2 MIN READ | Wellness

Kelly Did Not Expect to Be Fighting on the Frontline After Swapping Army for NHS Respiratory Role

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, (2021, April 27). Kelly Did Not Expect to Be Fighting on the Frontline After Swapping Army for NHS Respiratory Role. Psychreg on Wellness. https://www.psychreg.org/nhs-respiratory-role/
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Kelly did not expect to be fighting on the frontline after swapping army job for vital COVID-19 respiratory role.

Kelly Brown’s army career prepared her for battle but she didn’t anticipate that her switch to nursing would see her on the COVID-19 frontline.

After leaving the Royal Signals, Kelly wanted to go into healthcare and find a role that would allow her to spend more time with her son Freddie, who lives with Down syndrome.

She didn’t think studying would be financially possible until she discovered the Nursing Associates Apprenticeship course at Coventry University.

Nursing Associates work as part of the wider nursing team in a new role designed to bridge the gap between nurses and healthcare assistants within clinical practice. The Nursing Associate role is a stand-alone role that also provides a progression route in to graduate level nursing.

Kelly spent two years as an Apprentice Nursing Associate on the respiratory wards at University Hospitals Coventry and Warwickshire (UHCW) NHS Trust, qualifying last March with a foundation degree. Kelly is now a fully registered Nursing Associate with the Nursing and Midwifery Council, and she’s already making a big impact.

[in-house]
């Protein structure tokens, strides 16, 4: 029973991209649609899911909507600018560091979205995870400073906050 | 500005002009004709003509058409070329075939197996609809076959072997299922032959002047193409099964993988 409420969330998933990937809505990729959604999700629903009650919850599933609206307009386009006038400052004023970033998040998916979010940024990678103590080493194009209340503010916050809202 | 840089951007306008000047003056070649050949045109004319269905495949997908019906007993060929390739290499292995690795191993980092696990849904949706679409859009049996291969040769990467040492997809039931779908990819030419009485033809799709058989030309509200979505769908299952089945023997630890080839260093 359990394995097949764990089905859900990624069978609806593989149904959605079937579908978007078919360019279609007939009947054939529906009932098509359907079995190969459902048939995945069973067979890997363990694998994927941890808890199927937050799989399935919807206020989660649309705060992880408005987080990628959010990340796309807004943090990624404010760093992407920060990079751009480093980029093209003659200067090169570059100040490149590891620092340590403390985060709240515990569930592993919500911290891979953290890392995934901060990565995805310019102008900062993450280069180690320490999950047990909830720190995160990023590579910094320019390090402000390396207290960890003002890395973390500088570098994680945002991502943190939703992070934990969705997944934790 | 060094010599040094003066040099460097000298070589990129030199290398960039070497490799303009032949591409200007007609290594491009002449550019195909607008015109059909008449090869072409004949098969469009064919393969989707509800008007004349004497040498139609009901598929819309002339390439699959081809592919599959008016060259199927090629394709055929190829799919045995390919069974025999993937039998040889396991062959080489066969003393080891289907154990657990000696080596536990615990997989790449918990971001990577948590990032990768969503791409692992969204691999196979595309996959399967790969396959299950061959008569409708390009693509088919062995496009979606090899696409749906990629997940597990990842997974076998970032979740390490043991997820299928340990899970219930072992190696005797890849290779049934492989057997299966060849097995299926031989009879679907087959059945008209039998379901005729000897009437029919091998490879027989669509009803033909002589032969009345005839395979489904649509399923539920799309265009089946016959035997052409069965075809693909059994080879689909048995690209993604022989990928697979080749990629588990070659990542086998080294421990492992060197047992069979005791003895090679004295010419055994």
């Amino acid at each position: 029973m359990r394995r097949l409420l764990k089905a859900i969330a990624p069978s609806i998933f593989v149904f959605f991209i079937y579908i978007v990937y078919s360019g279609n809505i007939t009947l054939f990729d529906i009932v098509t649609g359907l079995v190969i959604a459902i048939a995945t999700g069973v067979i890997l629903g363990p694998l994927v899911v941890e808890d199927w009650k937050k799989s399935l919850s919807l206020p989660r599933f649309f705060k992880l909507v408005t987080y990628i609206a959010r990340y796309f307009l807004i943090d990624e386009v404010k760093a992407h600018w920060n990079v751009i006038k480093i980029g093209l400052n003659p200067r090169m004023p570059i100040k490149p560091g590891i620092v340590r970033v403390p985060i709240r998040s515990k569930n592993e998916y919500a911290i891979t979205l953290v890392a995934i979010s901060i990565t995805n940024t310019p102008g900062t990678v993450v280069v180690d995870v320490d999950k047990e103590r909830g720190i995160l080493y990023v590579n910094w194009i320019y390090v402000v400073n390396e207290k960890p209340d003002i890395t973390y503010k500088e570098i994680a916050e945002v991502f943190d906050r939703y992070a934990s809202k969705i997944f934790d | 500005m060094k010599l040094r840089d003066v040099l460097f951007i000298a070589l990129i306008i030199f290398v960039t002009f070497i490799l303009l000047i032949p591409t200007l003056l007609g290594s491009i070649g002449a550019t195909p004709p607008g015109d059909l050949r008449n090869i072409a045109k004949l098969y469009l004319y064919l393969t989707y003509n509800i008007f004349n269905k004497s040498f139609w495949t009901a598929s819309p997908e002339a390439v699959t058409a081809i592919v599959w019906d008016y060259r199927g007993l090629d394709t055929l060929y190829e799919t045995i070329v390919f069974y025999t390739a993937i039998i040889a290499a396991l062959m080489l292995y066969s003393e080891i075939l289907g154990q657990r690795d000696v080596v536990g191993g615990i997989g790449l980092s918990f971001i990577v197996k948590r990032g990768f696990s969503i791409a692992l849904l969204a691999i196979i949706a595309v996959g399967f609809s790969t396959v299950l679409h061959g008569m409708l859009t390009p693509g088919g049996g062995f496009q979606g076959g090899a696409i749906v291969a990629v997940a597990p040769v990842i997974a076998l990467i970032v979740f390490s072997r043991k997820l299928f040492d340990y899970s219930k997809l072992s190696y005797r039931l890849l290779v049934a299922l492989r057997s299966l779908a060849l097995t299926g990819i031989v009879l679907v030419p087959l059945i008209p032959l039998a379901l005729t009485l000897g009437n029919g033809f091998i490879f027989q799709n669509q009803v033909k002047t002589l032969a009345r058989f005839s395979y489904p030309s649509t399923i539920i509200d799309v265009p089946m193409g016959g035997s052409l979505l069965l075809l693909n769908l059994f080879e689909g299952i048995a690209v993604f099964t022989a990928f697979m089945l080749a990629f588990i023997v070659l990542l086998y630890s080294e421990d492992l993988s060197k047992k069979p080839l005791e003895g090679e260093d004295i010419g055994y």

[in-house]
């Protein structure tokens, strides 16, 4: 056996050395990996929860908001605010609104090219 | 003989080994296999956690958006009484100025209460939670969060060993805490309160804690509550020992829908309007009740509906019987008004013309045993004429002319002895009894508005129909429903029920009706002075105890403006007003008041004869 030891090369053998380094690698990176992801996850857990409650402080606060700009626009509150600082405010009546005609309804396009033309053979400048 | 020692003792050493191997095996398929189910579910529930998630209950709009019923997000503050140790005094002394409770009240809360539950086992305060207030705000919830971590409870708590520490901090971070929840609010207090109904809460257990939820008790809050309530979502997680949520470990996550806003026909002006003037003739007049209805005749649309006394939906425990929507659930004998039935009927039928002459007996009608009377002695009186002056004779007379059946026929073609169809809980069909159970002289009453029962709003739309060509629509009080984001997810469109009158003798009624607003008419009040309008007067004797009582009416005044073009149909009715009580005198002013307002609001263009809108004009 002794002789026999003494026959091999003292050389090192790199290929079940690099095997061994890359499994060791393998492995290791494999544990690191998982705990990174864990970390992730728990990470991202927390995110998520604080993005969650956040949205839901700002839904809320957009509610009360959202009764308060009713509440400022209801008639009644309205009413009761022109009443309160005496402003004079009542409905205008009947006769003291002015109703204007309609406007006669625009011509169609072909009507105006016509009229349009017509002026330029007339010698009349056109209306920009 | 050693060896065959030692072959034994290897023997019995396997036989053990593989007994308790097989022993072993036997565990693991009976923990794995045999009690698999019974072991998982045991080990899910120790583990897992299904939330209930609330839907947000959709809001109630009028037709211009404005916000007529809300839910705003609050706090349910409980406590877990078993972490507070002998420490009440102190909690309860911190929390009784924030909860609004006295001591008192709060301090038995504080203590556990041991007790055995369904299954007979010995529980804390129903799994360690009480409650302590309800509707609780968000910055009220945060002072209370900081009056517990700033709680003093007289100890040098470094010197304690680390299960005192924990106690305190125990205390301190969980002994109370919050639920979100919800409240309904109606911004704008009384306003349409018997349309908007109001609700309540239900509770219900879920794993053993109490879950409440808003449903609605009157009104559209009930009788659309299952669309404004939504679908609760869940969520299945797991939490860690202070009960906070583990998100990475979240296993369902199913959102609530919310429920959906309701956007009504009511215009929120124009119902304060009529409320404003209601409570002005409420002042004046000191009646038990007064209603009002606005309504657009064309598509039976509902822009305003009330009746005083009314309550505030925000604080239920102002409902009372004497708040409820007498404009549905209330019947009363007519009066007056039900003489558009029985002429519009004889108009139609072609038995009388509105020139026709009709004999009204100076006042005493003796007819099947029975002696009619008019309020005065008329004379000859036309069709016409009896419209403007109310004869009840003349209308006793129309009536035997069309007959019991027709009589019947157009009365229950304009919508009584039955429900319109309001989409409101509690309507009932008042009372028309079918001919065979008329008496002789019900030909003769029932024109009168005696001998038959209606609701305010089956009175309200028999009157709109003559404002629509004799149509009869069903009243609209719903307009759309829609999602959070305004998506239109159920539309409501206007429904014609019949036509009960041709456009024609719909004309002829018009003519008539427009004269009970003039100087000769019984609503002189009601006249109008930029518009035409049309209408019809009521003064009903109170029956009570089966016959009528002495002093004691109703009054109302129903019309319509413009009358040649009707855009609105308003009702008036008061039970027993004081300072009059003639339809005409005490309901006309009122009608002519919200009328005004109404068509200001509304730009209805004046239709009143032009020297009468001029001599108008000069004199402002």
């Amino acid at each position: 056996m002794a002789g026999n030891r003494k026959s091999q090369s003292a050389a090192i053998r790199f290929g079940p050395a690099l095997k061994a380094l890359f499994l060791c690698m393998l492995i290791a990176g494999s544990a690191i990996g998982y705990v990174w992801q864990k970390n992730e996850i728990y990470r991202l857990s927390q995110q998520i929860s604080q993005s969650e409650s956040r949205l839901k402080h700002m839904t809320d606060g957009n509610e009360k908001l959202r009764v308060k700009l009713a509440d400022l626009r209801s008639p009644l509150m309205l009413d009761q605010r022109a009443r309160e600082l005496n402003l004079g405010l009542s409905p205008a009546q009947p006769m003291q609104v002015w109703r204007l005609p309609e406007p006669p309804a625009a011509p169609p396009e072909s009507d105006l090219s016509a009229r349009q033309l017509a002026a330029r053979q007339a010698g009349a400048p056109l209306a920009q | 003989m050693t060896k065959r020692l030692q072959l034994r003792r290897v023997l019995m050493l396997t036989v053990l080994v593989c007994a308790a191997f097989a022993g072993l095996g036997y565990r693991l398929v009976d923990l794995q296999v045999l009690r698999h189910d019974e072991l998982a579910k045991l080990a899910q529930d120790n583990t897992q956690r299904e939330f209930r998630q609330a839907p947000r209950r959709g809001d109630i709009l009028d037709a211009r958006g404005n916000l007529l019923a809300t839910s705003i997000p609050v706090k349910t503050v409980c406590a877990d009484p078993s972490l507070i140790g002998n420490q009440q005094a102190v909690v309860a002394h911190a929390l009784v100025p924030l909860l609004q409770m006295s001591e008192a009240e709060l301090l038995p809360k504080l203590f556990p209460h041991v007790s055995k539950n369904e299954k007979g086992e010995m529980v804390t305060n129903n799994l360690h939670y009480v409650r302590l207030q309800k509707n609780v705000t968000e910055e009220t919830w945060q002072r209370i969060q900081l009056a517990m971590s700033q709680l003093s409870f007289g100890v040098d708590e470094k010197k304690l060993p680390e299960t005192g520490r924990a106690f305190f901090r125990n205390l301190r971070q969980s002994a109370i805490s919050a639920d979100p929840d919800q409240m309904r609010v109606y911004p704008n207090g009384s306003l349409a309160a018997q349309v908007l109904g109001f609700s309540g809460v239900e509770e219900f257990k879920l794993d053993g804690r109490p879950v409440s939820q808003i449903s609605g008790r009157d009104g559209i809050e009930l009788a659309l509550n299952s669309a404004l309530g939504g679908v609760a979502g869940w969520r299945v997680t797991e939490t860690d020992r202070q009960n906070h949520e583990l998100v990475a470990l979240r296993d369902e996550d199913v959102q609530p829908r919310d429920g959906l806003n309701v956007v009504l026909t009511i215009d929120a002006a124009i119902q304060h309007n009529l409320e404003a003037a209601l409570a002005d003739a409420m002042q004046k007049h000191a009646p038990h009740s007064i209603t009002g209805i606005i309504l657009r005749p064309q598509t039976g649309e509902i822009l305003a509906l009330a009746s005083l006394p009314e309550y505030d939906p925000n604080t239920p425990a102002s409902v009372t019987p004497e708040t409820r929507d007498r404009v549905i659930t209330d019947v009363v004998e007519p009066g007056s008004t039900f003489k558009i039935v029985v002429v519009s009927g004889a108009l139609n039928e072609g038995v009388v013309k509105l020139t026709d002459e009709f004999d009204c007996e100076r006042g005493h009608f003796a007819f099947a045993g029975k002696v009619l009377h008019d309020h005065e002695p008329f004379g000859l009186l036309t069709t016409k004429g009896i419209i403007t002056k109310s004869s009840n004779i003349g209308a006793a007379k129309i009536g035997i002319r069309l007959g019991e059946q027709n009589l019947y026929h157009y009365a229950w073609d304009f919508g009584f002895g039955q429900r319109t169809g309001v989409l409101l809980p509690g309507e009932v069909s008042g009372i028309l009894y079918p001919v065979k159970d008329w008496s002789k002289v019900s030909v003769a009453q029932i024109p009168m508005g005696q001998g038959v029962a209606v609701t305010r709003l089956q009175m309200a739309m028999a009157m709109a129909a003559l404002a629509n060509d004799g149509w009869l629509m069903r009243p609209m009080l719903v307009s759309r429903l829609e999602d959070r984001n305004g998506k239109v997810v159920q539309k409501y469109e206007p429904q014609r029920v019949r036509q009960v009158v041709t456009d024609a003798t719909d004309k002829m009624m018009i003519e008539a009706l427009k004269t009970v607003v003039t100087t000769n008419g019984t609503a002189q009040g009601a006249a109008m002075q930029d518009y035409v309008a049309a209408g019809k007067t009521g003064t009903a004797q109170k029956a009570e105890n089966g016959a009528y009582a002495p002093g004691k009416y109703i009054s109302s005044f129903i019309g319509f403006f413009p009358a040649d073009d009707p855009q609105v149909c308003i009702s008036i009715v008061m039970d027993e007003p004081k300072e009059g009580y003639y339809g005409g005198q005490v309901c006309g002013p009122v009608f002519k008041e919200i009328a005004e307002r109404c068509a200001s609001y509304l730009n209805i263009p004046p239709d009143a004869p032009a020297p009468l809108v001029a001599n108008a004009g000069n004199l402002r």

She said: ‘My family comes first and that is why I left the army.

‘I was offered a respiratory role but it was a tough decision as I had just lost my mum to Chronic Obstructive Pulmonary Disease (COPD). I didn’t know if I could do it but I did and I’m glad I accepted the place.

‘I had no idea when I took this role that I would qualify during a pandemic but I love my job and it is perfect for me.’

Now Kelly has now been nominated for a UHCW DAISY Award, with the anonymous nominator describing her as ‘the most kind, caring and compassionate nurse they had come across in a long time.’

The DAISY Award is an international recognition programme that honours and celebrates the skilful, compassionate care Nurses and Midwives provide every day.

Professor Guy Daly, Deputy Vice-Chancellor (Education and Students) is also a Non-Executive Director at UHCW and the lead NED for the Daisy Awards.

He said: ‘Kelly is just the sort of person to be nominated for the DAISY Award due to her kindness, selflessness and commitment to her patients.’

Kelly said: ‘I was overwhelmed by the nomination. I think it’s because I saw the difference it made to the patients to see their families on video call. People can’t come in and see poorly family members due to the guidelines – I make sure I find time to help people connect.’

Kelly is also supporting the next generation in her role in practice development as a Student Nursing Associate Practice Facilitator.

Kelly said: ‘It’s a great honour. The students are amazing. They were scared at the start but we have seen them grow and they love it.

‘Everyone is tired but we are just at the peak of the rainbow; hopefully we will slide down soon.’ 


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